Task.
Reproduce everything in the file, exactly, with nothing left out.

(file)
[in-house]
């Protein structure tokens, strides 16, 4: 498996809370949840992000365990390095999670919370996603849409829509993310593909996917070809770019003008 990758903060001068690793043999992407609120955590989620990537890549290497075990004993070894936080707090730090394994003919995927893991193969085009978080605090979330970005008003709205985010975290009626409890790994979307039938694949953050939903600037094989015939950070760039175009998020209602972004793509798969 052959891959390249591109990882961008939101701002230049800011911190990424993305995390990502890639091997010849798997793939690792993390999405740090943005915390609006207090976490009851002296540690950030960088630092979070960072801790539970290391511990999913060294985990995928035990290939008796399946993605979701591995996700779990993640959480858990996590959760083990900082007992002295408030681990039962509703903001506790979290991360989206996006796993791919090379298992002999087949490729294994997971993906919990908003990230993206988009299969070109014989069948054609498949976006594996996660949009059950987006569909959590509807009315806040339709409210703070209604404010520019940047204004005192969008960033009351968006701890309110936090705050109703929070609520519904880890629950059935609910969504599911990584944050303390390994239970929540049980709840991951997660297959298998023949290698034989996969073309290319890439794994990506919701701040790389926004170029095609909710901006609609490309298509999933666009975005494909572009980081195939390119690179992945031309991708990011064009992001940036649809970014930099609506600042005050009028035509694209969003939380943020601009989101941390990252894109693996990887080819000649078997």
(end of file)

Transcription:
[in-house]
């Protein structure tokens, strides 16, 4: 498996809370949840992000365990390095999670919370996603849409829509993310593909996917070809770019003008 990758903060001068690793043999992407609120955590989620990537890549290497075990004993070894936080707090730090394994003919995927893991193969085009978080605090979330970005008003709205985010975290009626409890790994979307039938694949953050939903600037094989015939950070760039175009998020209602972004793509798969 052959891959390249591109990882961008939101701002230049800011911190990424993305995390990502890639091997010849798997793939690792993390999405740090943005915390609006207090976490009851002296540690950030960088630092979070960072801790539970290391511990999913060294985990995928035990290939008796399946993605979701591995996700779990993640959480858990996590959760083990900082007992002295408030681990039962509703903001506790979290991360989206996006796993791919090379298992002999087949490729294994997971993906919990908003990230993206988009299969070109014989069948054609498949976006594996996660949009059950987006569909959590509807009315806040339709409210703070209604404010520019940047204004005192969008960033009351968006701890309110936090705050109703929070609520519904880890629950059935609910969504599911990584944050303390390994239970929540049980709840991951997660297959298998023949290698034989996969073309290319890439794994990506919701701040790389926004170029095609909710901006609609490309298509999933666009975005494909572009980081195939390119690179992945031309991708990011064009992001940036649809970014930099609506600042005050009028035509694209969003939380943020601009989101941390990252894109693996990887080819000649078997």